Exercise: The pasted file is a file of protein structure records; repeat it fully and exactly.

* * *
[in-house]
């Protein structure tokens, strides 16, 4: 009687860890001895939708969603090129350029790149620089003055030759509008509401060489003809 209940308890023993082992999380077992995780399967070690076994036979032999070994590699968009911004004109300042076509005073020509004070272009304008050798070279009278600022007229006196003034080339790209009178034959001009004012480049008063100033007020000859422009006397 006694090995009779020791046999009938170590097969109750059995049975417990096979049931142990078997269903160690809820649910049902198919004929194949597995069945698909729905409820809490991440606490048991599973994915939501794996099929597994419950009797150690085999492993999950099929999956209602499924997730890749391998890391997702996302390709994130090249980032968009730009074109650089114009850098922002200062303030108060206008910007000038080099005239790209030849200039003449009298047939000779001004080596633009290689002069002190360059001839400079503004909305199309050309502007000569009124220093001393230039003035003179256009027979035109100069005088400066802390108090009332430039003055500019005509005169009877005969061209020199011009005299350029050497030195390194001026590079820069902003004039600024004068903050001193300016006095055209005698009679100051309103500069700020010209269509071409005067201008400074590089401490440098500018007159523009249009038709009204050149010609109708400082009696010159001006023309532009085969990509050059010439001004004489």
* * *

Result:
[in-house]
């Protein structure tokens, strides 16, 4: 009687860890001895939708969603090129350029790149620089003055030759509008509401060489003809 209940308890023993082992999380077992995780399967070690076994036979032999070994590699968009911004004109300042076509005073020509004070272009304008050798070279009278600022007229006196003034080339790209009178034959001009004012480049008063100033007020000859422009006397 006694090995009779020791046999009938170590097969109750059995049975417990096979049931142990078997269903160690809820649910049902198919004929194949597995069945698909729905409820809490991440606490048991599973994915939501794996099929597994419950009797150690085999492993999950099929999956209602499924997730890749391998890391997702996302390709994130090249980032968009730009074109650089114009850098922002200062303030108060206008910007000038080099005239790209030849200039003449009298047939000779001004080596633009290689002069002190360059001839400079503004909305199309050309502007000569009124220093001393230039003035003179256009027979035109100069005088400066802390108090009332430039003055500019005509005169009877005969061209020199011009005299350029050497030195390194001026590079820069902003004039600024004068903050001193300016006095055209005698009679100051309103500069700020010209269509071409005067201008400074590089401490440098500018007159523009249009038709009204050149010609109708400082009696010159001006023309532009085969990509050059010439001004004489």